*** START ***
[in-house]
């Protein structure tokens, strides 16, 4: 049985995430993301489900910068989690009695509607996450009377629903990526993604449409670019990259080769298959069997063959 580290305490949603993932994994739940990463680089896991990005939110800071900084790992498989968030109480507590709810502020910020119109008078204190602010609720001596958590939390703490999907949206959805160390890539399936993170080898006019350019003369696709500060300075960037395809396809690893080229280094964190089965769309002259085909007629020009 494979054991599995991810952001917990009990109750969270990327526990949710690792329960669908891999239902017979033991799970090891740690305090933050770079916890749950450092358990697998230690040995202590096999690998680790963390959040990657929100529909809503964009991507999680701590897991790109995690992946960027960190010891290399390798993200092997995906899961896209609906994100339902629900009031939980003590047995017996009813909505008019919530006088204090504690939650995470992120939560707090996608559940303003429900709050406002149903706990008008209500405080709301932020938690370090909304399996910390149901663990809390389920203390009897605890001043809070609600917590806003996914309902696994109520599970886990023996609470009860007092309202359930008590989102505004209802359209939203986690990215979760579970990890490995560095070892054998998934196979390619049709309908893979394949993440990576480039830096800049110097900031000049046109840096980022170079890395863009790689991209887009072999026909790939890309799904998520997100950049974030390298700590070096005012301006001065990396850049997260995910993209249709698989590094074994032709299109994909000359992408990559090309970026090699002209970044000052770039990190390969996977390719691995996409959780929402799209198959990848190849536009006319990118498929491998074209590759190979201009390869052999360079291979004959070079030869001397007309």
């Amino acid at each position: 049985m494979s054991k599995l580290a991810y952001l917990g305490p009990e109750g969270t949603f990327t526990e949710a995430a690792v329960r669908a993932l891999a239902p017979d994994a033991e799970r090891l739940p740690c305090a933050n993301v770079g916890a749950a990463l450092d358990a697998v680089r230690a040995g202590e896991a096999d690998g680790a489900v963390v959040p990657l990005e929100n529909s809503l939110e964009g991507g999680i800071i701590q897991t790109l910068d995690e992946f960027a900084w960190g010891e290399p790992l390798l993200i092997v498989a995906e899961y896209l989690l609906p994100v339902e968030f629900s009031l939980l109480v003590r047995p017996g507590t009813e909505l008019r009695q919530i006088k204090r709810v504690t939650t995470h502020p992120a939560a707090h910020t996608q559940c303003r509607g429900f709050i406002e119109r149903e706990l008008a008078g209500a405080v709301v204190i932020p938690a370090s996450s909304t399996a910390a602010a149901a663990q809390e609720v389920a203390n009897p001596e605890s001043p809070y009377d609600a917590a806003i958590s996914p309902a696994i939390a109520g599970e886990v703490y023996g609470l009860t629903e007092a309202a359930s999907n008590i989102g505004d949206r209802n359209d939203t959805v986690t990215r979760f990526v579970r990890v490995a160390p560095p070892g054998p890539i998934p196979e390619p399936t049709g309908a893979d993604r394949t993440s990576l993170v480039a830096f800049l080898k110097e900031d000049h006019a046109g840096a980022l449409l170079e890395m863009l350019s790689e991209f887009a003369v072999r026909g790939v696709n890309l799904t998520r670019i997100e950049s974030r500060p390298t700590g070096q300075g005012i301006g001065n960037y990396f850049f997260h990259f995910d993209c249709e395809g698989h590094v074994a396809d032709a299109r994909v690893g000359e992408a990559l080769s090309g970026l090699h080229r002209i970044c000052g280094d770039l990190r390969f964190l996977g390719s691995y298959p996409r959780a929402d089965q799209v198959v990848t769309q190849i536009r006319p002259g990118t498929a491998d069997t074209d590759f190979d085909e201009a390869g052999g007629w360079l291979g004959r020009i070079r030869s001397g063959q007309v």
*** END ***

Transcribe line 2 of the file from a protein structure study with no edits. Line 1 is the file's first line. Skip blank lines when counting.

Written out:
């Protein structure tokens, strides 16, 4: 049985995430993301489900910068989690009695509607996450009377629903990526993604449409670019990259080769298959069997063959 580290305490949603993932994994739940990463680089896991990005939110800071900084790992498989968030109480507590709810502020910020119109008078204190602010609720001596958590939390703490999907949206959805160390890539399936993170080898006019350019003369696709500060300075960037395809396809690893080229280094964190089965769309002259085909007629020009 494979054991599995991810952001917990009990109750969270990327526990949710690792329960669908891999239902017979033991799970090891740690305090933050770079916890749950450092358990697998230690040995202590096999690998680790963390959040990657929100529909809503964009991507999680701590897991790109995690992946960027960190010891290399390798993200092997995906899961896209609906994100339902629900009031939980003590047995017996009813909505008019919530006088204090504690939650995470992120939560707090996608559940303003429900709050406002149903706990008008209500405080709301932020938690370090909304399996910390149901663990809390389920203390009897605890001043809070609600917590806003996914309902696994109520599970886990023996609470009860007092309202359930008590989102505004209802359209939203986690990215979760579970990890490995560095070892054998998934196979390619049709309908893979394949993440990576480039830096800049110097900031000049046109840096980022170079890395863009790689991209887009072999026909790939890309799904998520997100950049974030390298700590070096005012301006001065990396850049997260995910993209249709698989590094074994032709299109994909000359992408990559090309970026090699002209970044000052770039990190390969996977390719691995996409959780929402799209198959990848190849536009006319990118498929491998074209590759190979201009390869052999360079291979004959070079030869001397007309």